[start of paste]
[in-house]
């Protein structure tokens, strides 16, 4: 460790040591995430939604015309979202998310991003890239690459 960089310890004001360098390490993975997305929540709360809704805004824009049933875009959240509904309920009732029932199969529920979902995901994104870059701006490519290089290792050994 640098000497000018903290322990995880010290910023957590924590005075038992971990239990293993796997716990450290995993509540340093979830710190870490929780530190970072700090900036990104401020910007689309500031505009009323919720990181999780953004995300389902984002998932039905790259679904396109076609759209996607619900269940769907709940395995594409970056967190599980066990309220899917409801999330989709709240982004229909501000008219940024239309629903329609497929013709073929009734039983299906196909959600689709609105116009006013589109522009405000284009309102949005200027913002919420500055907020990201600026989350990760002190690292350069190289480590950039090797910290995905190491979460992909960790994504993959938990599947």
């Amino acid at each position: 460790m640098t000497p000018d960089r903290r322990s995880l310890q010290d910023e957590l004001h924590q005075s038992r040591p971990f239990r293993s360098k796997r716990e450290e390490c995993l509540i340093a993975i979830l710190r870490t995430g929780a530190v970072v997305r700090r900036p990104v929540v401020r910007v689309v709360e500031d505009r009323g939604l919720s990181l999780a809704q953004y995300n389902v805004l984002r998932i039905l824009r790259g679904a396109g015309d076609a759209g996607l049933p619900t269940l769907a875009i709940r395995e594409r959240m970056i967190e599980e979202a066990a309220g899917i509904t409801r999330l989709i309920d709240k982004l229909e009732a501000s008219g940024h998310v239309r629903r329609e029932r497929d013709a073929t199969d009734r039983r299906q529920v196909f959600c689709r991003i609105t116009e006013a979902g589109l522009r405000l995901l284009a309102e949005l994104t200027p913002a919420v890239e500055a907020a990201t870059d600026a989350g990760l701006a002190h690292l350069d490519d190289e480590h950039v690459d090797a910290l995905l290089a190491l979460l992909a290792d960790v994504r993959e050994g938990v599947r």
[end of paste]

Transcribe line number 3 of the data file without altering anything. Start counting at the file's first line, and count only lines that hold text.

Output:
């Amino acid at each position: 460790m640098t000497p000018d960089r903290r322990s995880l310890q010290d910023e957590l004001h924590q005075s038992r040591p971990f239990r293993s360098k796997r716990e450290e390490c995993l509540i340093a993975i979830l710190r870490t995430g929780a530190v970072v997305r700090r900036p990104v929540v401020r910007v689309v709360e500031d505009r009323g939604l919720s990181l999780a809704q953004y995300n389902v805004l984002r998932i039905l824009r790259g679904a396109g015309d076609a759209g996607l049933p619900t269940l769907a875009i709940r395995e594409r959240m970056i967190e599980e979202a066990a309220g899917i509904t409801r999330l989709i309920d709240k982004l229909e009732a501000s008219g940024h998310v239309r629903r329609e029932r497929d013709a073929t199969d009734r039983r299906q529920v196909f959600c689709r991003i609105t116009e006013a979902g589109l522009r405000l995901l284009a309102e949005l994104t200027p913002a919420v890239e500055a907020a990201t870059d600026a989350g990760l701006a002190h690292l350069d490519d190289e480590h950039v690459d090797a910290l995905l290089a190491l979460l992909a290792d960790v994504r993959e050994g938990v599947r």